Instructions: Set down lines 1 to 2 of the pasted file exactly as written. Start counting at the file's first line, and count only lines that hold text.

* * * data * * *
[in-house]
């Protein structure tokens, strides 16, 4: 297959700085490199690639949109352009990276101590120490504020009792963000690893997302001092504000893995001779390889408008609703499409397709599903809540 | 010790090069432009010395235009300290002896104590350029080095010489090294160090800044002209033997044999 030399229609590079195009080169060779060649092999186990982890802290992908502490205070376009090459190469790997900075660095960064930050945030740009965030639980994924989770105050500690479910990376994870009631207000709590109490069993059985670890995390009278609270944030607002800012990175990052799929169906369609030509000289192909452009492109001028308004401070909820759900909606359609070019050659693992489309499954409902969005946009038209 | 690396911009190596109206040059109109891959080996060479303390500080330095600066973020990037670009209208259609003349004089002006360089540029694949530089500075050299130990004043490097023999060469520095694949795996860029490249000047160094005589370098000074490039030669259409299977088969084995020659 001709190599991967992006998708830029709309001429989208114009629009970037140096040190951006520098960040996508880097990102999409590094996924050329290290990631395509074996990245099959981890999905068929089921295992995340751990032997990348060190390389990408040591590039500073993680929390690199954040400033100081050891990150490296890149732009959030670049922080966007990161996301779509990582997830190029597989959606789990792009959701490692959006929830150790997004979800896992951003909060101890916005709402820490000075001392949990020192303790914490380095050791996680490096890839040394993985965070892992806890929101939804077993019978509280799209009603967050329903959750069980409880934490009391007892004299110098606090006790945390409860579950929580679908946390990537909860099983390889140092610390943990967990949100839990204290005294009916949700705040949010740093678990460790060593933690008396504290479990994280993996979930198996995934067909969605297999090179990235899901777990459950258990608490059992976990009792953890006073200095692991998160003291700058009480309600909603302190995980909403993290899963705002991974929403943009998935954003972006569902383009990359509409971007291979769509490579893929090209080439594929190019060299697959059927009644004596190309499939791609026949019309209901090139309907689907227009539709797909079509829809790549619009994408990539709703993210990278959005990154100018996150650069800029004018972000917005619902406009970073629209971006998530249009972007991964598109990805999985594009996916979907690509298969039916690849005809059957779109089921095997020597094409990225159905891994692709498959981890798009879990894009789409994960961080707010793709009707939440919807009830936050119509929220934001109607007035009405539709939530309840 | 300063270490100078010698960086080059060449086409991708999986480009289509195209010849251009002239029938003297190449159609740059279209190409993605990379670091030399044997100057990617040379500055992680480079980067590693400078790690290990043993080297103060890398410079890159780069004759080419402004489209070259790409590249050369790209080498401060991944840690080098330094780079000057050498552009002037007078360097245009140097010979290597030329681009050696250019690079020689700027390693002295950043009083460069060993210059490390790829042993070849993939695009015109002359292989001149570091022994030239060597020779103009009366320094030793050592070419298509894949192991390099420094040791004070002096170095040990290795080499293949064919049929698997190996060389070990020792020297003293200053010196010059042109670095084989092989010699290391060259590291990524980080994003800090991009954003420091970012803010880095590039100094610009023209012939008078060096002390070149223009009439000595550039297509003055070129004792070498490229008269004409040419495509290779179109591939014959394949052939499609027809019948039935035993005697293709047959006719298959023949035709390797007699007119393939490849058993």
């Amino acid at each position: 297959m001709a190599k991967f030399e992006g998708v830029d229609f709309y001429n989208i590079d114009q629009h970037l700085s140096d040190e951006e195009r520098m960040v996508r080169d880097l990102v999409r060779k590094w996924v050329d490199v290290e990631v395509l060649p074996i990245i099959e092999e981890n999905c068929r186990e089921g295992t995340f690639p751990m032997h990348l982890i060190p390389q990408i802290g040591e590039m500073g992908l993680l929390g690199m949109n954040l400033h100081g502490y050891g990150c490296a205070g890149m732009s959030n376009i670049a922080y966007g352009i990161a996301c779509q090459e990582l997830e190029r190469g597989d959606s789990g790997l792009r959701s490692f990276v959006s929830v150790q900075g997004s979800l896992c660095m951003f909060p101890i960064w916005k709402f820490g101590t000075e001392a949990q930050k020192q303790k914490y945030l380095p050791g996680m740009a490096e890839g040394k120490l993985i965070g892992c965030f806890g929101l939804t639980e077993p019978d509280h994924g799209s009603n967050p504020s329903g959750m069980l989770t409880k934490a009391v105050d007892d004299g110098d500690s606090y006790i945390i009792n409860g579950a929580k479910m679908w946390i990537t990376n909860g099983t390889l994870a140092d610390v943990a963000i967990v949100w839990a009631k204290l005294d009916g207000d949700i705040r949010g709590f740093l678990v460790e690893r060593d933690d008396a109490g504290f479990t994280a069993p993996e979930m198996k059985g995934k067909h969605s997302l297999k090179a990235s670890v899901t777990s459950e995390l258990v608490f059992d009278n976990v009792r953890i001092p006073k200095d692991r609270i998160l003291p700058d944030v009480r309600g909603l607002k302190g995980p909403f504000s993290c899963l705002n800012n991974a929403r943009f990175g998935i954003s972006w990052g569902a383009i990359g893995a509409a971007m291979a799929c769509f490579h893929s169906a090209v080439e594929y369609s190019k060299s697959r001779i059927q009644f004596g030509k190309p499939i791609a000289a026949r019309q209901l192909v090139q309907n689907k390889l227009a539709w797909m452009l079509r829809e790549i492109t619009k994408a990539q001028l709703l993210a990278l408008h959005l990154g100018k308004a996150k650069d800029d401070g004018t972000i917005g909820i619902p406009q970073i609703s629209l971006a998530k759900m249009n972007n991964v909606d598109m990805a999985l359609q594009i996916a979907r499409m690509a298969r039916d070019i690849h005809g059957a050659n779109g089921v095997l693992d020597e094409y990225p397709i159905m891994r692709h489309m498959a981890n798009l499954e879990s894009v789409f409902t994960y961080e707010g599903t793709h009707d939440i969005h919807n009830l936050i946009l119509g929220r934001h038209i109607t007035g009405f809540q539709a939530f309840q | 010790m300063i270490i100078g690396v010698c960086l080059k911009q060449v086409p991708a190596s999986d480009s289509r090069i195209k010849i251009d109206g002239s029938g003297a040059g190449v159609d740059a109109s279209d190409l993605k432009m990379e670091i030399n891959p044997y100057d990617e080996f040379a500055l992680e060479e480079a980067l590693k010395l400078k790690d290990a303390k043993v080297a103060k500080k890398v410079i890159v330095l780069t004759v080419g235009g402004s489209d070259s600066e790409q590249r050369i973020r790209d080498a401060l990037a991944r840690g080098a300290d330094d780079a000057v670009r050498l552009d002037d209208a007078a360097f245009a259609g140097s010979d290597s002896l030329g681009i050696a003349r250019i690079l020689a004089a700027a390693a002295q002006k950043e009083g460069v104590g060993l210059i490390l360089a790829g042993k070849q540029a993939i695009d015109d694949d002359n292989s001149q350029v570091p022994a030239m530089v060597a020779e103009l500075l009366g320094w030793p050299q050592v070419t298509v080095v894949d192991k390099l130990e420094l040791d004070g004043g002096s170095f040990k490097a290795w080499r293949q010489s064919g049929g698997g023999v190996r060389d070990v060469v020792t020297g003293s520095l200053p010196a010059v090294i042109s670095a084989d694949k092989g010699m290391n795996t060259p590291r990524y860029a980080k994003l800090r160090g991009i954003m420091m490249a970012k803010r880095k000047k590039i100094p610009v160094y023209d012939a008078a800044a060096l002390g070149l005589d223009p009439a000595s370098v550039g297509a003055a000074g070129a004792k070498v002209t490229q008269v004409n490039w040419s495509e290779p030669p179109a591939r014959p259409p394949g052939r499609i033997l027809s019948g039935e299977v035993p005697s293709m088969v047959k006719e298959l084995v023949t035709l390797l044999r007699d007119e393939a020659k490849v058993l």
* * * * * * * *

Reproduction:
[in-house]
């Protein structure tokens, strides 16, 4: 297959700085490199690639949109352009990276101590120490504020009792963000690893997302001092504000893995001779390889408008609703499409397709599903809540 | 010790090069432009010395235009300290002896104590350029080095010489090294160090800044002209033997044999 030399229609590079195009080169060779060649092999186990982890802290992908502490205070376009090459190469790997900075660095960064930050945030740009965030639980994924989770105050500690479910990376994870009631207000709590109490069993059985670890995390009278609270944030607002800012990175990052799929169906369609030509000289192909452009492109001028308004401070909820759900909606359609070019050659693992489309499954409902969005946009038209 | 690396911009190596109206040059109109891959080996060479303390500080330095600066973020990037670009209208259609003349004089002006360089540029694949530089500075050299130990004043490097023999060469520095694949795996860029490249000047160094005589370098000074490039030669259409299977088969084995020659 001709190599991967992006998708830029709309001429989208114009629009970037140096040190951006520098960040996508880097990102999409590094996924050329290290990631395509074996990245099959981890999905068929089921295992995340751990032997990348060190390389990408040591590039500073993680929390690199954040400033100081050891990150490296890149732009959030670049922080966007990161996301779509990582997830190029597989959606789990792009959701490692959006929830150790997004979800896992951003909060101890916005709402820490000075001392949990020192303790914490380095050791996680490096890839040394993985965070892992806890929101939804077993019978509280799209009603967050329903959750069980409880934490009391007892004299110098606090006790945390409860579950929580679908946390990537909860099983390889140092610390943990967990949100839990204290005294009916949700705040949010740093678990460790060593933690008396504290479990994280993996979930198996995934067909969605297999090179990235899901777990459950258990608490059992976990009792953890006073200095692991998160003291700058009480309600909603302190995980909403993290899963705002991974929403943009998935954003972006569902383009990359509409971007291979769509490579893929090209080439594929190019060299697959059927009644004596190309499939791609026949019309209901090139309907689907227009539709797909079509829809790549619009994408990539709703993210990278959005990154100018996150650069800029004018972000917005619902406009970073629209971006998530249009972007991964598109990805999985594009996916979907690509298969039916690849005809059957779109089921095997020597094409990225159905891994692709498959981890798009879990894009789409994960961080707010793709009707939440919807009830936050119509929220934001109607007035009405539709939530309840 | 300063270490100078010698960086080059060449086409991708999986480009289509195209010849251009002239029938003297190449159609740059279209190409993605990379670091030399044997100057990617040379500055992680480079980067590693400078790690290990043993080297103060890398410079890159780069004759080419402004489209070259790409590249050369790209080498401060991944840690080098330094780079000057050498552009002037007078360097245009140097010979290597030329681009050696250019690079020689700027390693002295950043009083460069060993210059490390790829042993070849993939695009015109002359292989001149570091022994030239060597020779103009009366320094030793050592070419298509894949192991390099420094040791004070002096170095040990290795080499293949064919049929698997190996060389070990020792020297003293200053010196010059042109670095084989092989010699290391060259590291990524980080994003800090991009954003420091970012803010880095590039100094610009023209012939008078060096002390070149223009009439000595550039297509003055070129004792070498490229008269004409040419495509290779179109591939014959394949052939499609027809019948039935035993005697293709047959006719298959023949035709390797007699007119393939490849058993």